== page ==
Southern Methodist University in Plano, Texas is home to a pioneering master’s degree program in video and computer design creation known as The Guildhall at SMU. The Guildhall is not the only university program out there that teaches the fundamentals of game making, but since 2004, the institution has turned out some of the most sought-after game professionals in the industry. Peter E. Raad, Ph.D. is the program’s executive director, and at this week’s Game Developers Conference in San Francisco he offered some insight to the Guildhall’s secret to success.
While SMU may seem at first blush to be an incongruous location for such a proram, Raad explained that it was the game industry itself that came to them to start the program.
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“The idea was first incubated in August of 2002, and within three months we had a plan of action,” Raad told Macworld . “The industry went to us to create it, and fortunately it was the right fit.”
Raad explained that SMU already had a center to innovate and incubate new technology programs. That, combined with an endowment and the cooperation of leaders in the game industry, enabled them to create a working program in a very short time.
“We started in July 7, 2003,” he said. “We went from nothing to having a 50,000 square foot facility, faculty, staff and students in less than a year.”
The 21 month program focuses students on gaining specialization equivalent to on-the-job training that would take a professional in the game industry years to acquire. The focus is not just on the mechanics of game design and development — understanding the technologies and tools used — but also on the leadership and management skills necessary to make it in this highly competitive and highly risky field: the ability to work in and manage teams, and to work in the style and the pace of the industry so graduates can hit the ground running.
“That’s why we call the program the Guildhall,” said Raad.
Historically, Raad said that guilds where where artisans would learn their craft by working with mentors for years until their skills matched that of their teachers. While the timeframe is greatly compressed compared to the guilds of old, Guildhall graduates are ready for the “real world” of video and computer game creation when they leave SMU.
Teaching students how to think
Raad said that he often dissuades undergraduates and high schoolers from specializing in game design or development straight away.
“Kids are particularly excited about getting into gaming because there’s a lure of doing cool stuff. But I tell them to get a foundation education first, in liberal arts or whatever else might interest them,” he said.
Raad said that providing a basis for understanding the cultural context of what makes games important and relevant to today’s audience is vital. “This is the 21st century mode of human expression,” he said.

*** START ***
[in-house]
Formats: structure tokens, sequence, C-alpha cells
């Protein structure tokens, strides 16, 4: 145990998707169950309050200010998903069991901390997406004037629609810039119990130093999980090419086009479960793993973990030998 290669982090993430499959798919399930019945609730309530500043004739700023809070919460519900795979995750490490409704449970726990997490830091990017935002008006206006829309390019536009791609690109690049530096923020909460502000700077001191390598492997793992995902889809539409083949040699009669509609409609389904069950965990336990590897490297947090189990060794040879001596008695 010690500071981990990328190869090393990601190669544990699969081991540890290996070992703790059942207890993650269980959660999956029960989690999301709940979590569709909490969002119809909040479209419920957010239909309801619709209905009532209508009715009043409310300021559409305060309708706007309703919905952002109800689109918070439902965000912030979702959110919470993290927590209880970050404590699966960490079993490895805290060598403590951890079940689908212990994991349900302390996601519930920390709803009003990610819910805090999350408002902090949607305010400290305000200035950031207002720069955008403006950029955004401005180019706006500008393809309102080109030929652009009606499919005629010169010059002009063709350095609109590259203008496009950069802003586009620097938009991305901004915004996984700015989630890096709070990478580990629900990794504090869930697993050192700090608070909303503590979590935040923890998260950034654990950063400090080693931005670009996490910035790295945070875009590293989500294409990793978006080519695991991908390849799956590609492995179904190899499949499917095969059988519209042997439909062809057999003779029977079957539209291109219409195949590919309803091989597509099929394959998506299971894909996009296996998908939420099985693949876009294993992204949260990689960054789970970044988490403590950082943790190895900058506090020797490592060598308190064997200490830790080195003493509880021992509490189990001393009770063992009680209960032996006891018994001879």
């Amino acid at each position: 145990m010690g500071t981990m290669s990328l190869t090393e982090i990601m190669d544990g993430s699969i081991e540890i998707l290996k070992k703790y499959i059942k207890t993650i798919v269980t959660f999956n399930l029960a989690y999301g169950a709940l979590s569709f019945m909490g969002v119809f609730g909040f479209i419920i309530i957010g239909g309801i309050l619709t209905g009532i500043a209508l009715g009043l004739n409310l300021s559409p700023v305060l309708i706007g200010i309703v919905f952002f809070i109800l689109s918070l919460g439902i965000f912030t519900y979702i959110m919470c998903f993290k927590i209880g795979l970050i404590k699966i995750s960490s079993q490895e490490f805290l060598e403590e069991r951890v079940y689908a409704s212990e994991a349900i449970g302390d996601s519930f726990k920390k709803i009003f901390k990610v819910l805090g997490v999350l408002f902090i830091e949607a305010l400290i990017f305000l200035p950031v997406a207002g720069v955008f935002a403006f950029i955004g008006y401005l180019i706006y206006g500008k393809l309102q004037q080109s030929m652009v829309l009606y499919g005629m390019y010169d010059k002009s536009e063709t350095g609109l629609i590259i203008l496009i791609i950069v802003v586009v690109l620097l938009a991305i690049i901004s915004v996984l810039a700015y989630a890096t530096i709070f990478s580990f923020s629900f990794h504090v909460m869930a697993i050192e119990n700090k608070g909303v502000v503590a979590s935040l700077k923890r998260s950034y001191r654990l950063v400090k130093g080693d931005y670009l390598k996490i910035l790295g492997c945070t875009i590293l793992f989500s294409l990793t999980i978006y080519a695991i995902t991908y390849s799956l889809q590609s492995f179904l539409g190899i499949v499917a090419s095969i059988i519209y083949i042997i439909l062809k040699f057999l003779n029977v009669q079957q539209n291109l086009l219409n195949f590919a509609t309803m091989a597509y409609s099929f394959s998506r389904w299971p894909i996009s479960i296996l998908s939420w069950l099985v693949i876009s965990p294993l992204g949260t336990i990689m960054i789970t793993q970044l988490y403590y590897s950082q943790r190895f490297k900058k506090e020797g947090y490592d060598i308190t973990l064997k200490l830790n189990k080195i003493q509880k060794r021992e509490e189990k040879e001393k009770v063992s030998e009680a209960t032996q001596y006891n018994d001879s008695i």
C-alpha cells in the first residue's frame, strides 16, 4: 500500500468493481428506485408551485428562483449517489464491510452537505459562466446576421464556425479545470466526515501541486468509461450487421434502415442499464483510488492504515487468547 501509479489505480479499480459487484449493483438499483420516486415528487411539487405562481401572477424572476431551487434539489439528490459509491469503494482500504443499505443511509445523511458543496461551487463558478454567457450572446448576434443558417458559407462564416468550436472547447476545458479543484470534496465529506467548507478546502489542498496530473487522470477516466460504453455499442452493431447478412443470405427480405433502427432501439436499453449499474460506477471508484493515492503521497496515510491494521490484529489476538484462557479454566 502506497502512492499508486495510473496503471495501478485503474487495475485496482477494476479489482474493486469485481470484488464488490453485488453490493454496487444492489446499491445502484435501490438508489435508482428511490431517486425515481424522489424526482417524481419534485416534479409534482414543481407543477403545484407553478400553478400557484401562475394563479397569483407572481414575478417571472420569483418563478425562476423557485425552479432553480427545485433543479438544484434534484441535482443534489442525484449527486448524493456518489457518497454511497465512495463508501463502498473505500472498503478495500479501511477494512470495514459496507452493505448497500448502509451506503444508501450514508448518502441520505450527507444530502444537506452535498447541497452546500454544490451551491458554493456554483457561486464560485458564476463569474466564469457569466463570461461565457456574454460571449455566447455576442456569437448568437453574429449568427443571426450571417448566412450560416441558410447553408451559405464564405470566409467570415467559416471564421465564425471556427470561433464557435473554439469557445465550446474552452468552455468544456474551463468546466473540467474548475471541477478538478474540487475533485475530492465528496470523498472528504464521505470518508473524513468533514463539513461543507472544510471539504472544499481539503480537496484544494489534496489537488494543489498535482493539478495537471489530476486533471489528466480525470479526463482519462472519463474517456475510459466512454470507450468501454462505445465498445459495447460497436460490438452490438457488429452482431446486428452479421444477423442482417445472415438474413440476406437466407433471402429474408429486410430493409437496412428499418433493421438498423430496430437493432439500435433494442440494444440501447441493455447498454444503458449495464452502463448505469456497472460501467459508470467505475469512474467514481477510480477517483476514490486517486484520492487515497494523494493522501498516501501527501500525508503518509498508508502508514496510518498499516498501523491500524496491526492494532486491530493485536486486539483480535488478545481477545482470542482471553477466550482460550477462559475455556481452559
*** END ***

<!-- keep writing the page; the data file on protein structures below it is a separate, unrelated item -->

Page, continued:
“I’m very proud of the fact that we’ve taken this approach, because gaming is an extremely powerful means of expression and we need to teach the responsibility of using the medium. The Guildhall comprises a broad spectrum of people who have their own stories they want to tell, and they want to tell their stories differently from the way the industry does as it exists today.”
Raad recognizes that the game industry has largely grown through its own self-selection process. That’s led to what he terms an “inbred” perspective on what should be popular or interesting to the consumer, and it’s generated a conservative picture of what kind of games can succeed.
Students in demand
The Guildhall boasts a staggering 95 percent placement rate for its graduates. Raad said the fifth cohort of Guildhall students graduate this month, and 40 percent of them have already been offered jobs in the game industry. That, he said, is proof that SMU is on the right track.
Graduates from the Guildhall have gone on to accept jobs at well-respected game developers including id Software, Gearbox Software, Neversoft, Sony Online Entertainment and many other companies. In fact, in January, the Guildhall had a Career Days placement event that was successful enough that they had to turn away some companies that wanted to meet students.
Understanding gaming’s cultural context
“If a picture is worth a thousand words, an animation is worth a thousand pictures,” Raad remarked. “And to take that a step further, a game is worth a thousand animations.”
“The ‘how’ of the craft is an important element to what we teach,” Raad said, “but it needs to be a motivation for deeper learning. The focus needs to be on the ‘why’ and the ‘why not’ as well.”
So while students must learn some of the tools and technology that today’s game designers and developers work with, Raad feels that that shouldn’t be the major emphasis on higher learning as it relates to games. “It would be a shame if we made our young people conversant in an obsolete technology. We want to make them conversant in life.”